Financial disputes and divorce settlements. Do you need a court order and how are the finances divided?
Contrary to popular belief, when you get divorced your financial ties to your ex-spouse are not automatically severed. You must obtain a court approved order to sever that financial commitment, either by reaching a financial settlement by agreement with each other or through contested court proceedings.
What is a financial order?
A financial settlement is a court order that stipulates how your home, money, pensions and assets are divided.
This order can be made when the parties reach an amicable agreement between themselves, although it won’t be legally binding until it has been approved by the court. Orders that are made as a result of the parties coming to an agreement (either amongst themselves or through their legal representatives) are known as Consent Orders.
The court will also make an order in situations where parties are unable to reach an agreement between themselves.
Why do I need a financial order?
Unless there is an order setting out how the finances are to be distributed, one party could make a financial claim against the other years after getting divorced. And while it is the case that if someone remarries they will no longer be able to make a financial claim against the other, this does not stop the party that has remarried having a claim made against them.
This demonstrates the importance of resolving financial matters at the same time as the divorce in order to avoid potential problems in the future and to protect both parties.
If a financial order is obtained and one party fails to meet their obligations as ordered, the court has the power to enforce the terms of that order.
Who gets what in a Divorce Settlement?
When establishing who gets what in a divorce settlement the court will generally take a 50/50 split as its starting point, though this is not always the case.
The court will look at the needs of both parties when determining how their assets should be split. This means that the court will try to ensure that both parties are able to have what they need. This includes both parties housing needs as well as their ability to pay for all other essentials. If there are children of the marriage, their needs will take priority over the needs of the parties.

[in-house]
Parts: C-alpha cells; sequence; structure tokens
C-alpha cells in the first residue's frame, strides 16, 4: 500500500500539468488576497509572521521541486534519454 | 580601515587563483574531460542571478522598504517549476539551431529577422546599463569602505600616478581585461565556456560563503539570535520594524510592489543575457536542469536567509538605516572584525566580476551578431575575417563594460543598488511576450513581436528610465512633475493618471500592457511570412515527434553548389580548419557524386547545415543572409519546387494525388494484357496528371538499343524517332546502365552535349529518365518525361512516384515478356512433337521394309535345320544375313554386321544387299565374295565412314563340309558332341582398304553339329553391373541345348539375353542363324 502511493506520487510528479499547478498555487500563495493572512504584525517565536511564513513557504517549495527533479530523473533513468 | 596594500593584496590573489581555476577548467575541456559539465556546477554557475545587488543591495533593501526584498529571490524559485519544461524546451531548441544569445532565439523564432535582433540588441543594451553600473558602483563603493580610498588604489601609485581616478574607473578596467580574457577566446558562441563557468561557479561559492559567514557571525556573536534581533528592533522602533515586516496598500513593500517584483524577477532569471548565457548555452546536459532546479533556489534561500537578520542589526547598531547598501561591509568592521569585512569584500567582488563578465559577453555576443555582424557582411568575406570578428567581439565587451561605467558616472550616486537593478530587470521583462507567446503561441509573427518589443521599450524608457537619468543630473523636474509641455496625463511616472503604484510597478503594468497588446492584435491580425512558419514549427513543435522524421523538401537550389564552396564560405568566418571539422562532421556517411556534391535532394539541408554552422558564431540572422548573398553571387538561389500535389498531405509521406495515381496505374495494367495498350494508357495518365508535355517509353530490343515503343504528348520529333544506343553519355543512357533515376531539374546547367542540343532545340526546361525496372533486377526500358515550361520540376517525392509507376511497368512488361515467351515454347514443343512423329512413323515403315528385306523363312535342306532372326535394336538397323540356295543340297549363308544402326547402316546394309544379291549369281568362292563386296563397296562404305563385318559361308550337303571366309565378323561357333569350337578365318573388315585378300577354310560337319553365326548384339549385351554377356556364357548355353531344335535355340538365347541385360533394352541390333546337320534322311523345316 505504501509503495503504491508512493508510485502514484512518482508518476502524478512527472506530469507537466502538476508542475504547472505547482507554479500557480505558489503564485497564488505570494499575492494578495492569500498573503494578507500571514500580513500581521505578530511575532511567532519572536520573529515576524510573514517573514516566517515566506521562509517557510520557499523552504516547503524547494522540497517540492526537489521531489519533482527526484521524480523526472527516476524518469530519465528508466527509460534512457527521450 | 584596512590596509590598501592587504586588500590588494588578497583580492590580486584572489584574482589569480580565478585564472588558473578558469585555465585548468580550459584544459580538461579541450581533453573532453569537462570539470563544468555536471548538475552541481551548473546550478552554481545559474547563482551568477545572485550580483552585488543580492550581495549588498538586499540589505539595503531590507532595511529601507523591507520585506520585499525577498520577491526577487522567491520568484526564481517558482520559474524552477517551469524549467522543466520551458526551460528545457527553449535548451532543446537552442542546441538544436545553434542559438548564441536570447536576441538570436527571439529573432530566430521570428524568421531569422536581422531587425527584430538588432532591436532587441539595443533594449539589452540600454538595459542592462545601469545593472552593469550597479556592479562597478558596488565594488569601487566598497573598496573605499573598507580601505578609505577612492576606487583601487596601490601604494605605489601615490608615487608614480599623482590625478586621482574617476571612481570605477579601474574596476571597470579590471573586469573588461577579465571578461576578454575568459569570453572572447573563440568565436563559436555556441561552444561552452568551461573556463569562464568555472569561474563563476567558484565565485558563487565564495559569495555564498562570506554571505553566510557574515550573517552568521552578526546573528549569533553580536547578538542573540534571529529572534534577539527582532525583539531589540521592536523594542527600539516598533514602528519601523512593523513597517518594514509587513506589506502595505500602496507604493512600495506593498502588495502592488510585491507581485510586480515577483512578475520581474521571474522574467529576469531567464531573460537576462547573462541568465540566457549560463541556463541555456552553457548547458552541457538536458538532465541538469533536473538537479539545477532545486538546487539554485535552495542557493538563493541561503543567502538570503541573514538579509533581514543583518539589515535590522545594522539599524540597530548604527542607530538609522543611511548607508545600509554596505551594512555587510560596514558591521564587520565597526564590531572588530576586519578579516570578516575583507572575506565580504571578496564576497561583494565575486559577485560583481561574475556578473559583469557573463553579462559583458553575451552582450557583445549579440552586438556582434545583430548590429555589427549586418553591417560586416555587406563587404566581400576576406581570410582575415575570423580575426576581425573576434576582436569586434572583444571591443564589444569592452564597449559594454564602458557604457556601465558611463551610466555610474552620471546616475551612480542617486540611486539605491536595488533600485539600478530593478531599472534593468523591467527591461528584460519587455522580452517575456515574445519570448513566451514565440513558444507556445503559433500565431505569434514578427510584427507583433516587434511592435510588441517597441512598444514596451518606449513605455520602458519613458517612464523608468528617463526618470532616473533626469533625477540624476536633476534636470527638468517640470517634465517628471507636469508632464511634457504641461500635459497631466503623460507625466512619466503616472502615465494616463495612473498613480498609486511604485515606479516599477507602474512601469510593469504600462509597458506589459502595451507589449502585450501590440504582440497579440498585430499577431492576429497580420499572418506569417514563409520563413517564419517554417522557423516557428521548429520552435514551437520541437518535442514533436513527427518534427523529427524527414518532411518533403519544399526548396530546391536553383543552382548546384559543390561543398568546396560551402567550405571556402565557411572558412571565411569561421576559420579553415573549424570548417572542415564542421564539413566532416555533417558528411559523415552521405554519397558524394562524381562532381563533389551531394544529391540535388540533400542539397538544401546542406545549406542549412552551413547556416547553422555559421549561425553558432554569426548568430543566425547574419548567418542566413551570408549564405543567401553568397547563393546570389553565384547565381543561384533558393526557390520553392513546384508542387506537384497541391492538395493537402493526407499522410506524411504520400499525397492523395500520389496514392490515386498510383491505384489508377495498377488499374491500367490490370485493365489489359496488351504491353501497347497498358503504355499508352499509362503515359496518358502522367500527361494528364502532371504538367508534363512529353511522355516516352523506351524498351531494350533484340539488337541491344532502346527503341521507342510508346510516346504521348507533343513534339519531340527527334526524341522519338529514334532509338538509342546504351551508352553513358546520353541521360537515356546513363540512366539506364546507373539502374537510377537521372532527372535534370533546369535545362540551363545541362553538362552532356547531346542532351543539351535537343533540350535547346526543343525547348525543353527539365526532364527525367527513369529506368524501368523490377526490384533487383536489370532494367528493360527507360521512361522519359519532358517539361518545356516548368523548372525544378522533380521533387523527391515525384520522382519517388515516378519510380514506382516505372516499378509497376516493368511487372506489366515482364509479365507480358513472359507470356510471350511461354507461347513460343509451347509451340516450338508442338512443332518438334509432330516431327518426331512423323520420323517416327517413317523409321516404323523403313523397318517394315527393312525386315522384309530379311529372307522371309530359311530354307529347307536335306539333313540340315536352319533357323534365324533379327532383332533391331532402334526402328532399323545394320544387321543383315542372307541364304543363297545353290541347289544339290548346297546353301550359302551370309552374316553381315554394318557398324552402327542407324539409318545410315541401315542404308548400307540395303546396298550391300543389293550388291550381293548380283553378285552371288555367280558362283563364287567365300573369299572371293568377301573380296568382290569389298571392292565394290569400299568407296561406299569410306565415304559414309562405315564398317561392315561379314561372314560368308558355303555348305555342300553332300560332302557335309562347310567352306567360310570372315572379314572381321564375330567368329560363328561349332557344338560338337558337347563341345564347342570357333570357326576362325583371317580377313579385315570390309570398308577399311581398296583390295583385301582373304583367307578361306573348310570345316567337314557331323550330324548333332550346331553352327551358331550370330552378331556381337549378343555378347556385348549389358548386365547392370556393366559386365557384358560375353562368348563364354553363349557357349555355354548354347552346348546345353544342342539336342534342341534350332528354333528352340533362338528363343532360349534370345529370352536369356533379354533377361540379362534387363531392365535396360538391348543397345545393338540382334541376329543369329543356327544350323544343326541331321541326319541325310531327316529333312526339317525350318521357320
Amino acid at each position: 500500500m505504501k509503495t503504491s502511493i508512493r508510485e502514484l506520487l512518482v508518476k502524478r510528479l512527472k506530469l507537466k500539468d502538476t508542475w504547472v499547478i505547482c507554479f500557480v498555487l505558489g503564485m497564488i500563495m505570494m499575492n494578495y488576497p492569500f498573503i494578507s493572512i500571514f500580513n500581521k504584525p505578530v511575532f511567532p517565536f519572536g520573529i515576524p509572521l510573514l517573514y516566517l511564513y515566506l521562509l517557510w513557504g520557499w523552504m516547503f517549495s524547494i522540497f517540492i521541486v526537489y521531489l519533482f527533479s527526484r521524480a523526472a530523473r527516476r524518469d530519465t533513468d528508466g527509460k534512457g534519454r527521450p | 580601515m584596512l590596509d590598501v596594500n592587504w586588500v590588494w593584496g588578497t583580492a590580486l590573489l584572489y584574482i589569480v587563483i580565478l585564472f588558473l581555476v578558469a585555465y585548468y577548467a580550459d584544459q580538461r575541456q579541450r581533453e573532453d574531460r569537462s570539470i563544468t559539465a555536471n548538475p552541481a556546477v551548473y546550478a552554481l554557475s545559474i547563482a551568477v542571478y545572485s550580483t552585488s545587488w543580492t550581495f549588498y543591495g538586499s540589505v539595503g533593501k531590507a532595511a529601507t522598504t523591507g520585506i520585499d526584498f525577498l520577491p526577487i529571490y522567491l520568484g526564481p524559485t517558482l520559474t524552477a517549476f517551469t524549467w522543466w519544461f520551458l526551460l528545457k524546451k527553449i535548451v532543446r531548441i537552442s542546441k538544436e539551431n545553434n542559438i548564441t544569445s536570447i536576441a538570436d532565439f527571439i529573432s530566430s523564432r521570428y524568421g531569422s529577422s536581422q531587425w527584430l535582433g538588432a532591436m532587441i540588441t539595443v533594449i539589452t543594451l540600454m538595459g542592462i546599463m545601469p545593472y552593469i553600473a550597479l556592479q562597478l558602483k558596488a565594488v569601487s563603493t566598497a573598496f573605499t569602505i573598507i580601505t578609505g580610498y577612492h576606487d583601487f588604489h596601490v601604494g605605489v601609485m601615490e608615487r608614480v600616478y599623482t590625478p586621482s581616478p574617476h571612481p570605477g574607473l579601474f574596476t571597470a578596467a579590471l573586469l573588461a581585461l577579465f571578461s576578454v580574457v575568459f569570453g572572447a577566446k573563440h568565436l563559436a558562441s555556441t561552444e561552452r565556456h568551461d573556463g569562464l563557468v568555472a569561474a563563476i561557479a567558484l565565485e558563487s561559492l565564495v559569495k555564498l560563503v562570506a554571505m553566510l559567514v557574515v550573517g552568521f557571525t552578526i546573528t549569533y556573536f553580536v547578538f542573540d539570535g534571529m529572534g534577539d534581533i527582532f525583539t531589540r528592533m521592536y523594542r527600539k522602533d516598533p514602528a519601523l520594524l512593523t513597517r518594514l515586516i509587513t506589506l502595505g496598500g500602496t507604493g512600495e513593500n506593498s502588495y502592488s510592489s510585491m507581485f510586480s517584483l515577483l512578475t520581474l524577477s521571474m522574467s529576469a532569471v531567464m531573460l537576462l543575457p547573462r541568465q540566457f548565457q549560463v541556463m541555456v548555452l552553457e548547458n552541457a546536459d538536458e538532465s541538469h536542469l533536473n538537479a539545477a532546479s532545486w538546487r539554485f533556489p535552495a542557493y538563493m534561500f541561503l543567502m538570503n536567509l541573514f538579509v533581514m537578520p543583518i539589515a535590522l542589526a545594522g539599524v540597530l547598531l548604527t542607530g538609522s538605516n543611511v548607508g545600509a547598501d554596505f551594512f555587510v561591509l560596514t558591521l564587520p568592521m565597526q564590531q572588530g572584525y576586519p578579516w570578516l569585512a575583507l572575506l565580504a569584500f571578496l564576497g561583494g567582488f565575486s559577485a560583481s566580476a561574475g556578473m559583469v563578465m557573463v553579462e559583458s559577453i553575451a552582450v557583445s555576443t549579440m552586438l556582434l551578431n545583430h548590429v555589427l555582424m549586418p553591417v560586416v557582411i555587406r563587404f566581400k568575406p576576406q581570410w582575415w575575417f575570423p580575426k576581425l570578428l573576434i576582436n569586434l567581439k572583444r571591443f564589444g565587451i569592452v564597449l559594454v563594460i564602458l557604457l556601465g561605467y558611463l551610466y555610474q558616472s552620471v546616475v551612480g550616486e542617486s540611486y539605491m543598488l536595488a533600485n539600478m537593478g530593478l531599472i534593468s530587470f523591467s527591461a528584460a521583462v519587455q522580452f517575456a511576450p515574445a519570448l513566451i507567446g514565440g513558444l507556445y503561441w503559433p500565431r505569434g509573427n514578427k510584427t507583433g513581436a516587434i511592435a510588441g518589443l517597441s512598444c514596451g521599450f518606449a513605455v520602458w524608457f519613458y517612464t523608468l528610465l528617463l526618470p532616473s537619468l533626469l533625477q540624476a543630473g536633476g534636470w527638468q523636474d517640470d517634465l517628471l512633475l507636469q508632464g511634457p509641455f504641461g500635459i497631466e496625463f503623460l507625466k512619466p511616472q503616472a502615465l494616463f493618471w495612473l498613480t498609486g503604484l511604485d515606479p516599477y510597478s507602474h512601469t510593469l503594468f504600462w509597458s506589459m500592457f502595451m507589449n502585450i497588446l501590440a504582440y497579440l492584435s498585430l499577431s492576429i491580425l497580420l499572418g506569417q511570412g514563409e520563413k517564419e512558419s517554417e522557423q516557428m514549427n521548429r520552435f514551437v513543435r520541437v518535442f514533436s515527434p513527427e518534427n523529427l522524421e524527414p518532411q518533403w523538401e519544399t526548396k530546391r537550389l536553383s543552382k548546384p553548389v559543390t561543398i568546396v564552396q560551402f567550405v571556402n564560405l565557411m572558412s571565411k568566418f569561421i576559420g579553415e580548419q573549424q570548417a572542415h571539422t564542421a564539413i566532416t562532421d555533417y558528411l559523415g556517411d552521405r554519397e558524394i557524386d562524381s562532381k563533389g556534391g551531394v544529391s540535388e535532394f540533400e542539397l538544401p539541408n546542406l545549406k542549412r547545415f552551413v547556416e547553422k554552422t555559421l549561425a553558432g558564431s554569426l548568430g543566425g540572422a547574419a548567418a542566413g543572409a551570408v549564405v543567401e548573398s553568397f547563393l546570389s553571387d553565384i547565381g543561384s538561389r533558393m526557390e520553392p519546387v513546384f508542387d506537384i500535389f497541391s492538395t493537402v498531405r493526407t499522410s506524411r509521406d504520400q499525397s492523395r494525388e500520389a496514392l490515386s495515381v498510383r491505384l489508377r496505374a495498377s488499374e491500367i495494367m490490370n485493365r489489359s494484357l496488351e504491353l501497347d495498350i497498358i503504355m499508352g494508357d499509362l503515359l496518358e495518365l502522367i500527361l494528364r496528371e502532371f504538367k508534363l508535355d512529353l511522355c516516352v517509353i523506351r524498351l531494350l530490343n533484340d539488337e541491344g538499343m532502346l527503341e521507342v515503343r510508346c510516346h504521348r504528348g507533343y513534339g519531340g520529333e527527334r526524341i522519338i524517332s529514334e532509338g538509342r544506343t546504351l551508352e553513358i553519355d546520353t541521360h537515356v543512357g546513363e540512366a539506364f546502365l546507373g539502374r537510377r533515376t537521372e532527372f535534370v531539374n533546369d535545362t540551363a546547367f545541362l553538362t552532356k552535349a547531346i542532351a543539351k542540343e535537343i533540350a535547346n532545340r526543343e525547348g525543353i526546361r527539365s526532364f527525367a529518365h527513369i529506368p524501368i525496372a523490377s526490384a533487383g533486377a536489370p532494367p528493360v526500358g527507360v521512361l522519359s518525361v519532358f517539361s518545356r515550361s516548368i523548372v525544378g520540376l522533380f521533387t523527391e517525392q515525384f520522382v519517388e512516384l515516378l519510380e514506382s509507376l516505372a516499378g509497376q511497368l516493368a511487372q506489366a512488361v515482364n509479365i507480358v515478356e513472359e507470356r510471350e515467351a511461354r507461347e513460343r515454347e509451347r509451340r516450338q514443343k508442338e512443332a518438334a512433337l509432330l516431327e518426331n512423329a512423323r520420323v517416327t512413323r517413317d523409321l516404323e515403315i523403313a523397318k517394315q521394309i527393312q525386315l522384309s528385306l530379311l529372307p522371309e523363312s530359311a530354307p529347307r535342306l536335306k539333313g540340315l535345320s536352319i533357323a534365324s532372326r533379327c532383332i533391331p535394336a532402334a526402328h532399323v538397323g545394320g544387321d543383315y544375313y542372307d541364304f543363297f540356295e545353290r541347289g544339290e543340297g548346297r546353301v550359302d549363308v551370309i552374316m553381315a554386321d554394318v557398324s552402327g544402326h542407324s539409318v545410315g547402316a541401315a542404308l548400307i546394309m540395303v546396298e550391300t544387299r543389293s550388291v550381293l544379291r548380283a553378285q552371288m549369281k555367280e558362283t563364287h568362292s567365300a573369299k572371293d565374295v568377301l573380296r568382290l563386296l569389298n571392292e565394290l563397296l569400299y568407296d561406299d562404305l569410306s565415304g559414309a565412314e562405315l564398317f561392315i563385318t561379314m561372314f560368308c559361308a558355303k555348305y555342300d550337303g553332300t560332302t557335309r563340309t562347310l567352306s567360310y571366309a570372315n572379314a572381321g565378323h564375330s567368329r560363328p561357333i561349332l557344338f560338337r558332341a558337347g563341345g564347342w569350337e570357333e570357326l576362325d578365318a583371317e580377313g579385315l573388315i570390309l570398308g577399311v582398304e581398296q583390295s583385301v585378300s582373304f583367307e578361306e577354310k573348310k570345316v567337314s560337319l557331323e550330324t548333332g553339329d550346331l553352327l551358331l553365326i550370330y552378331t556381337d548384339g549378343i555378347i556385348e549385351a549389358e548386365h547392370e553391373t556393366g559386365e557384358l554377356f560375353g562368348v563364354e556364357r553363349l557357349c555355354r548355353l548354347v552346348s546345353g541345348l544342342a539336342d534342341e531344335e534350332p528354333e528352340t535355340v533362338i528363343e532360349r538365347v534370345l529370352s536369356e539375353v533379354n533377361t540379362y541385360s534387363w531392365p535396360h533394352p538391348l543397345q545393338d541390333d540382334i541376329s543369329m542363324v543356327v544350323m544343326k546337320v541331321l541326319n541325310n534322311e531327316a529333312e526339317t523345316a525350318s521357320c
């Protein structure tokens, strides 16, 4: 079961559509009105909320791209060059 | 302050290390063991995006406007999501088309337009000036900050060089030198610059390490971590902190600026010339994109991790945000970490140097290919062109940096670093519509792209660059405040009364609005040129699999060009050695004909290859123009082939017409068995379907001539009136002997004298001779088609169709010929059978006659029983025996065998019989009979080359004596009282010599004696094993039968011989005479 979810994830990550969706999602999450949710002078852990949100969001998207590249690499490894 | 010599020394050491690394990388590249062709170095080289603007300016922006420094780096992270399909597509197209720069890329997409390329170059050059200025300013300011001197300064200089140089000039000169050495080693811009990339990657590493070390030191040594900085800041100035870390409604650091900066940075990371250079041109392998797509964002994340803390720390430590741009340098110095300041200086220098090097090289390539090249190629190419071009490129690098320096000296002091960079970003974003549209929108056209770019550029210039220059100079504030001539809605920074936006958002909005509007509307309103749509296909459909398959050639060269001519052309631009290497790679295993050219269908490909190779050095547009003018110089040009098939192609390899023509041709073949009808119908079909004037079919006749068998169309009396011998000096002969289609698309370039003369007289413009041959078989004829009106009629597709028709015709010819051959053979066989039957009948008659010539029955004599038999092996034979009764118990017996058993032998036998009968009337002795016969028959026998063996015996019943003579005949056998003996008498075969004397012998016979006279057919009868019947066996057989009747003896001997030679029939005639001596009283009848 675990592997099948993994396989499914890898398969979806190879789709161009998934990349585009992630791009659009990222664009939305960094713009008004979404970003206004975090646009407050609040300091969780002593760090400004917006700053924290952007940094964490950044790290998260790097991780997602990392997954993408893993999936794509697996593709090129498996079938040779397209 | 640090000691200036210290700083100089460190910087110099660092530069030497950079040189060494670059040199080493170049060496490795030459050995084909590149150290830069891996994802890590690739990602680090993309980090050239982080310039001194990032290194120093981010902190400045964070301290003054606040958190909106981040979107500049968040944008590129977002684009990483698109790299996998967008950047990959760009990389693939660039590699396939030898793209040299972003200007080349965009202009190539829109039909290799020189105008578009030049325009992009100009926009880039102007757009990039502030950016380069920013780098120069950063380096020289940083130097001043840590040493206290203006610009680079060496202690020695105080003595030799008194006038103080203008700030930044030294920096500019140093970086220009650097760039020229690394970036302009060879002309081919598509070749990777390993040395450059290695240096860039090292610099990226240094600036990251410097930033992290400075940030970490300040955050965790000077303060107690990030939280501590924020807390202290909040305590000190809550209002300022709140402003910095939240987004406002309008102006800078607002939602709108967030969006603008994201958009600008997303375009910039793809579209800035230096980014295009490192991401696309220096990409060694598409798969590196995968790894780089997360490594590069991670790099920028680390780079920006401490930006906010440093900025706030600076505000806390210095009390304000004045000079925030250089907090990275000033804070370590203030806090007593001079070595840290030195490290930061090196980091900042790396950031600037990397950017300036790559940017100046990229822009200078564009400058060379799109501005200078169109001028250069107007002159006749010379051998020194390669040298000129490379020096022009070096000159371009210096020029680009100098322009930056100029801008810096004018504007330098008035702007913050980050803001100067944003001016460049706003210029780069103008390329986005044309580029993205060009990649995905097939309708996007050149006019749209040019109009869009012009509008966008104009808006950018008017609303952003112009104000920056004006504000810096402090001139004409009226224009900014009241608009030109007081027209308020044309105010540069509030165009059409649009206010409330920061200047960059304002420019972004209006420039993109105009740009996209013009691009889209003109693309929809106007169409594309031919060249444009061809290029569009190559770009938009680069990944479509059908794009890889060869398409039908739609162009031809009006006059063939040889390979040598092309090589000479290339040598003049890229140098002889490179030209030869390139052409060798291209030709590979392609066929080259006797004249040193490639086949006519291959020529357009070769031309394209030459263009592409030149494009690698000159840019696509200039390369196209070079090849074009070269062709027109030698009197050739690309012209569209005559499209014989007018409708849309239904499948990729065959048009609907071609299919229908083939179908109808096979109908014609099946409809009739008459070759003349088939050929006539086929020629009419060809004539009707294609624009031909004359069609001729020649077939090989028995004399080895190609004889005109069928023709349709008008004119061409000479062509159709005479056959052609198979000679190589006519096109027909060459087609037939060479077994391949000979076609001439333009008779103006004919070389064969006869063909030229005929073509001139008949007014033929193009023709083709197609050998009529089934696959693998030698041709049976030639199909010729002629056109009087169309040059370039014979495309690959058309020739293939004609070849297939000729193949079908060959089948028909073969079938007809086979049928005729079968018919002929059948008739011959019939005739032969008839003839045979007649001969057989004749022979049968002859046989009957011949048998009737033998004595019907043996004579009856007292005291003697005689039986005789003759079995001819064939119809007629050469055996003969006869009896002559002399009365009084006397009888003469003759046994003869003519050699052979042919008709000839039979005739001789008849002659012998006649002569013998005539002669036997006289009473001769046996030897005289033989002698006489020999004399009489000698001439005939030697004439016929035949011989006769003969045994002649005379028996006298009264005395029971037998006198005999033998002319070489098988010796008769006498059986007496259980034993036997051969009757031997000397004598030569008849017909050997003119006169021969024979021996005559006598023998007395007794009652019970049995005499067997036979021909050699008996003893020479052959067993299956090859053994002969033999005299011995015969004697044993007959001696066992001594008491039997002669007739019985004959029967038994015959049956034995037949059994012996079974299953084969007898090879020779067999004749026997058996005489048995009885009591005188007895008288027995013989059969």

The judge will also consider the following factors when making an order: –
- The duration of the marriage, plus the length of time the parties lived together prior to the marriage;
- The income, earning capacity, property and other financial resources which each of the parties to the marriage has or is likely to have in the foreseeable future;
- The financial needs, obligations and responsibilities which each of the parties to the marriage has or is likely to have in the foreseeable future;
- The standard of living enjoyed by the family before the breakdown of the marriage;
- The age of each party to the marriage and the duration of the marriage;
- Any physical or mental disability of either of the parties to the marriage;
- The contributions which each of the parties has made or is likely in the foreseeable future to make to the welfare of the family, including any contribution by looking after the home or caring for the family; and
- The conduct of each of the parties, if that conduct is such that it would in the opinion of the court be inequitable to disregard it.
After considering the above factors the court may decide to deviate from a 50/50 split if it means that one party’s needs will not be met or that one party may be significantly better off in the long term.
Is it important to obtain legal advice?
The above points demonstrate how complex resolving financial matters can be and it is recommended that legal advice on financial disputes and divorce settlements is obtained as soon as possible, in order to explain the different options and orders available and the effects that they have.